Drs. Lou Burgio and Lucinda Roff, co-directors of The University of Alabama's Center for Mental Health and Aging, said the Alzheimer's treatment is similar to the drug combinations currently being used to treat HIV.
"With the availability in January 2004 of Namenda, a new cognitive enhancer that protects a different part of the brain than currently available enhancers such as Aricept, research suggests that combining these two types of drugs might be better in improving or at least slowing the decline in memory," Burgio said.
"A number of other drugs are in the research pipeline that protect other parts of the brain. As these drugs are added to the 'cocktail,' it is predicted that cognitive decline can be slowed even further," he said.
There could even be a vaccine for the disease.
"There is research being done with a vaccine that prevents Alzheimer's disease by providing antibodies to A-beta, a substance that clogs patients' brains," said Roff.
Transportation
You can expect even higher gas prices in the coming year.
The higher gasoline prices will likely come during the summer travel season, according to says Dr. Peter Clark, associate professor of chemical engineering at The University of Alabama. The Organization of the Petroleum Exporting Countries (OPEC) will say a decrease in crude oil supply prompted the increase.
"OPEC's rationale is that the drop in the value of the dollar is lowering their revenue, so they need to increase the price of oil to make up the difference," Clark said.
America will continue to be at OPEC's mercy, however.
"We don't have many other options, so we must pay the price if we want the gasoline products," Clark said.
To make matters worse, Clark said officials in the state are considering levying a gas tax.
"If implemented a gas tax has the potential to make the price of gasoline higher than it ever has been in Alabama," Clark said.
The high petroleum prices will drive more people to look at hybrid electric vehicles over gas-guzzling SUVs.
Dr. K. Clark Midkiff, associate professor of mechanical engineering, and Dr. John M. Wiest, associate professor of chemical engineering, said some hybrid electric vehicles are already on the market and hybrid SUVs could be in the near future.
"As the hybrid cars are introduced by more companies, people will start to see how much more efficient they are compared to traditional SUVs' low gas mileage," Midkiff said.
Fashion
What will be on the catwalk next year? Probably something last seen in the 1980s, according to a UA professor of clothing and design.
"The preppy dress code has reemerged: pleated skirts, shirts slipped under sweaters, and Bermuda shorts with updates that include short slickers in patent leather, a touch of sparkle on the skirts, and bolts of bright color," Dr. Marcy Koontz said.
Dresses will be popular in the spring, with an emphasis on soft, floaty fabrics.
"The perfect summer uniform will be a tiny little top (now made in lightweight cashmere or ombr/ chiffon) and slouchy, low-slung cropped pants worn with high, strappy sandals," she said.
For men, fashion will have a strong Americana feel. Henley shirts, Western-style shirts, muscle T-shirts, football jerseys, hooded sweatshirts and cable-knit sweaters will be popular in early 2004.Koontz said other trends will include khaki pants, jeans and cargo pants; seersucker suits; and aviator jackets and pea coats.
Housing
There will be a slight slowdown in the active housing market we've enjoyed in recent years, according to Dr. Leonard Zumpano, professor finance and director of the Alabama Real Estate Research and Education Center at The University of Alabama.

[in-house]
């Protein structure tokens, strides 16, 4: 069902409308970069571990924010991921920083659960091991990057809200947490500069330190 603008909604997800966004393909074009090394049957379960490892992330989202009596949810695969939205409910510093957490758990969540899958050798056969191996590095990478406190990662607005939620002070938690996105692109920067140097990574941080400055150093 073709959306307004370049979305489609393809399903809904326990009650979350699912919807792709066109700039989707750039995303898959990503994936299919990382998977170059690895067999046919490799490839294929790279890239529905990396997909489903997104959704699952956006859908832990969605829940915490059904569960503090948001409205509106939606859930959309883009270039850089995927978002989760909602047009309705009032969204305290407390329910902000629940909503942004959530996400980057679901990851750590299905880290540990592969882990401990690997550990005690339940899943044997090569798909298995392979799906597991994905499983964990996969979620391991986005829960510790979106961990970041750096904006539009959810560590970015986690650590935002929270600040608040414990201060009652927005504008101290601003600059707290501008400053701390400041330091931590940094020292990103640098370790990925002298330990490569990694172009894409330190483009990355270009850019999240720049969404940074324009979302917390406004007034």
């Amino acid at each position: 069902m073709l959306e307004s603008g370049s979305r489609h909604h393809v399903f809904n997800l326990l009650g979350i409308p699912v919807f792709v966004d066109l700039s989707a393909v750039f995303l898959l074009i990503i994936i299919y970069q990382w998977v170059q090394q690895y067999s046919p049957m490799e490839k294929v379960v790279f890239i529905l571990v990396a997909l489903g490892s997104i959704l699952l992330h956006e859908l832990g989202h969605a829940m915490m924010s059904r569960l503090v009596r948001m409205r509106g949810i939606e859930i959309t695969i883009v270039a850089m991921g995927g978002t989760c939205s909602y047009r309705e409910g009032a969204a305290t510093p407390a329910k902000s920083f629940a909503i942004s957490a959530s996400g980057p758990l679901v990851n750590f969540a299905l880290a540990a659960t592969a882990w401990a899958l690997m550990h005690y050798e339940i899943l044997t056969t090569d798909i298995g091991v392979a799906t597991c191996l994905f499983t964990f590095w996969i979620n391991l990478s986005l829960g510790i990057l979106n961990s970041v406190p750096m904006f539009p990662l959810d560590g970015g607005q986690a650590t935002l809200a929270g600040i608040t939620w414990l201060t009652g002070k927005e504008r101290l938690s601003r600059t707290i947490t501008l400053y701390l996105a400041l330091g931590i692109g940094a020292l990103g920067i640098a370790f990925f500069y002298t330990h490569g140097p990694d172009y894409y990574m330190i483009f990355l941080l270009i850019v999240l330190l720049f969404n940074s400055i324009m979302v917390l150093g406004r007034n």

That could be good news for the southeast United States, including Alabama.
"In locations where home price appreciation has far outpaced the growth in household income, we expect to see the markets soften somewhat, especially if mortgage rates increase. Families who have been the beneficiaries of double and triple digit price appreciation might consider cashing in their chips, taking their profits and moving South or to the Midwest," Zumpano said.
The slowdown in the housing market will be the dark side of an overall improving economy.
Zumpano said the growing federal deficit and the economic upswing would drive up interest rates. In 2003, the interest rate stayed around 5-6 percent. They will rise next year, Zumpano said, but shouldn't increase to more than 7 percent.
Technology and e-commerce
Last year, internet sales accounted for about $55 billion in business, some 1.5 percent of all retail sales in the U.S. But 2004 will be a difficult year for internet retailers, according to Dr. Robert Robicheaux, Bruno Professor of Retailing at The University of Alabama's Culverhouse College of Commerce.
Robicheaux said 2004 would be "the year of the internet wars" on two fronts: one initiated by the U.S. Congress and another by international terrorists.
"On the congressional front," Robicheaux said, "the brick and mortar retailers, the old fashioned retailers who sell merchandise out of real stores, have had just about enough of the significant competitive advantage afforded to the upstart e-commerce industry – no sales tax."
These retailers will begin pressuring Congress to impose a national sales tax on all internet retail sales.
If that's not bad enough, Robicheaux said the internet could take a bigger hit if it becomes the target of technology-savvy terrorists.
"Crazed, international terrorists remain hell-bent on attacking anything 'western' that brings satisfaction. E-commerce looms as a beautiful target," he said.
Robicheaux said these computer attacks will come from the Middle East, India or Pakistan and will be designed to disrupt the financial and logistics flow of the internet. This could be done by using computer programmers with the knowledge needed to launch programs that would place millions of bogus orders with e-commerce businesses.
"By spreading their orders across many sellers from millions of artificial identities, weeks will pass before the financial institutions and the logistics field personnel realize what is happening. The end result will be chaos. Billions of dollars will be lost. Hundreds of Internet retailers will fail – unable to sustain the shocking losses given their already shaky financial conditions," Robicheaux said.
So will 2004 be the end of the internet? Hardly, Robicheaux said.
"The industry will be scarred but it will survive and grow stronger," he said.